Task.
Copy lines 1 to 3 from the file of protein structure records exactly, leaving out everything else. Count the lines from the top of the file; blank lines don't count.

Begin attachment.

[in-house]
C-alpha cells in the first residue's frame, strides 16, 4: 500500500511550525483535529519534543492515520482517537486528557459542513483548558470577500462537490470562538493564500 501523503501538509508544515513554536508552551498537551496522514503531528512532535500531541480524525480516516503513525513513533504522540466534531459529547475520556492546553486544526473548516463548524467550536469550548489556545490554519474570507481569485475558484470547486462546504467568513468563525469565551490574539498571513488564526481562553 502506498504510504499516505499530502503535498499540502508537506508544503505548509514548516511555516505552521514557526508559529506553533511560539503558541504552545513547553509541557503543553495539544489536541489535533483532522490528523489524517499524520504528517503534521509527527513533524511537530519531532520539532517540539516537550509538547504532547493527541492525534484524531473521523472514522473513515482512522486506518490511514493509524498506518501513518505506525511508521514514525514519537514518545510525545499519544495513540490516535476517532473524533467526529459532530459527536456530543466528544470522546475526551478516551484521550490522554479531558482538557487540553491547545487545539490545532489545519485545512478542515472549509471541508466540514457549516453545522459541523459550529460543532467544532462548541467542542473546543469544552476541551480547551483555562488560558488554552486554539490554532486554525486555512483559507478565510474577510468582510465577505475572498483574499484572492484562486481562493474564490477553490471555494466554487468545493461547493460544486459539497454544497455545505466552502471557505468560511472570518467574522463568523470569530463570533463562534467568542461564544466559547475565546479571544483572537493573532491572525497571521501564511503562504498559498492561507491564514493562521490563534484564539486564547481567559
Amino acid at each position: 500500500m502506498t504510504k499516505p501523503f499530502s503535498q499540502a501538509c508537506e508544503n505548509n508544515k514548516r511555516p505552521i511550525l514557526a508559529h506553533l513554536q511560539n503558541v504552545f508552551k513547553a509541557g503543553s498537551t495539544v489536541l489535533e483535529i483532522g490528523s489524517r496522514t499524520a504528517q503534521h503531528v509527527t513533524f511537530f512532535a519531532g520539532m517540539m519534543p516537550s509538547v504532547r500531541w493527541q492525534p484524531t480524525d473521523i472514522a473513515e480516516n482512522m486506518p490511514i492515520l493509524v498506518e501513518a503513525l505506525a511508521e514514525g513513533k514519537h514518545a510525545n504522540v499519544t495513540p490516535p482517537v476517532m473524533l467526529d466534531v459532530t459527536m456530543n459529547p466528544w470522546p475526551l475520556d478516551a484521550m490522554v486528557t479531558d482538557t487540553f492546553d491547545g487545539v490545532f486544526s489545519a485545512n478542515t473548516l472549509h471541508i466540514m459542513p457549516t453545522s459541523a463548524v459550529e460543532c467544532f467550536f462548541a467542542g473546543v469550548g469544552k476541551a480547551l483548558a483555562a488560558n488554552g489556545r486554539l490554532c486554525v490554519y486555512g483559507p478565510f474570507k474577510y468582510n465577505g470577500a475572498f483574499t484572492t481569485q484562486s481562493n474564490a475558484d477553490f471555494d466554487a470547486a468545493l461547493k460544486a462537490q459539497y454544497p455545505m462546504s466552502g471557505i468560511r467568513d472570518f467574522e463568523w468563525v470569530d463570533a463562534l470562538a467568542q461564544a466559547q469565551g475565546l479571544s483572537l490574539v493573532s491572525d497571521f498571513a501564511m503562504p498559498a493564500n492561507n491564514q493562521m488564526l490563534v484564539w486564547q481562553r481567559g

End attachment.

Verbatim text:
[in-house]
C-alpha cells in the first residue's frame, strides 16, 4: 500500500511550525483535529519534543492515520482517537486528557459542513483548558470577500462537490470562538493564500 501523503501538509508544515513554536508552551498537551496522514503531528512532535500531541480524525480516516503513525513513533504522540466534531459529547475520556492546553486544526473548516463548524467550536469550548489556545490554519474570507481569485475558484470547486462546504467568513468563525469565551490574539498571513488564526481562553 502506498504510504499516505499530502503535498499540502508537506508544503505548509514548516511555516505552521514557526508559529506553533511560539503558541504552545513547553509541557503543553495539544489536541489535533483532522490528523489524517499524520504528517503534521509527527513533524511537530519531532520539532517540539516537550509538547504532547493527541492525534484524531473521523472514522473513515482512522486506518490511514493509524498506518501513518505506525511508521514514525514519537514518545510525545499519544495513540490516535476517532473524533467526529459532530459527536456530543466528544470522546475526551478516551484521550490522554479531558482538557487540553491547545487545539490545532489545519485545512478542515472549509471541508466540514457549516453545522459541523459550529460543532467544532462548541467542542473546543469544552476541551480547551483555562488560558488554552486554539490554532486554525486555512483559507478565510474577510468582510465577505475572498483574499484572492484562486481562493474564490477553490471555494466554487468545493461547493460544486459539497454544497455545505466552502471557505468560511472570518467574522463568523470569530463570533463562534467568542461564544466559547475565546479571544483572537493573532491572525497571521501564511503562504498559498492561507491564514493562521490563534484564539486564547481567559
Amino acid at each position: 500500500m502506498t504510504k499516505p501523503f499530502s503535498q499540502a501538509c508537506e508544503n505548509n508544515k514548516r511555516p505552521i511550525l514557526a508559529h506553533l513554536q511560539n503558541v504552545f508552551k513547553a509541557g503543553s498537551t495539544v489536541l489535533e483535529i483532522g490528523s489524517r496522514t499524520a504528517q503534521h503531528v509527527t513533524f511537530f512532535a519531532g520539532m517540539m519534543p516537550s509538547v504532547r500531541w493527541q492525534p484524531t480524525d473521523i472514522a473513515e480516516n482512522m486506518p490511514i492515520l493509524v498506518e501513518a503513525l505506525a511508521e514514525g513513533k514519537h514518545a510525545n504522540v499519544t495513540p490516535p482517537v476517532m473524533l467526529d466534531v459532530t459527536m456530543n459529547p466528544w470522546p475526551l475520556d478516551a484521550m490522554v486528557t479531558d482538557t487540553f492546553d491547545g487545539v490545532f486544526s489545519a485545512n478542515t473548516l472549509h471541508i466540514m459542513p457549516t453545522s459541523a463548524v459550529e460543532c467544532f467550536f462548541a467542542g473546543v469550548g469544552k476541551a480547551l483548558a483555562a488560558n488554552g489556545r486554539l490554532c486554525v490554519y486555512g483559507p478565510f474570507k474577510y468582510n465577505g470577500a475572498f483574499t484572492t481569485q484562486s481562493n474564490a475558484d477553490f471555494d466554487a470547486a468545493l461547493k460544486a462537490q459539497y454544497p455545505m462546504s466552502g471557505i468560511r467568513d472570518f467574522e463568523w468563525v470569530d463570533a463562534l470562538a467568542q461564544a466559547q469565551g475565546l479571544s483572537l490574539v493573532s491572525d497571521f498571513a501564511m503562504p498559498a493564500n492561507n491564514q493562521m488564526l490563534v484564539w486564547q481562553r481567559g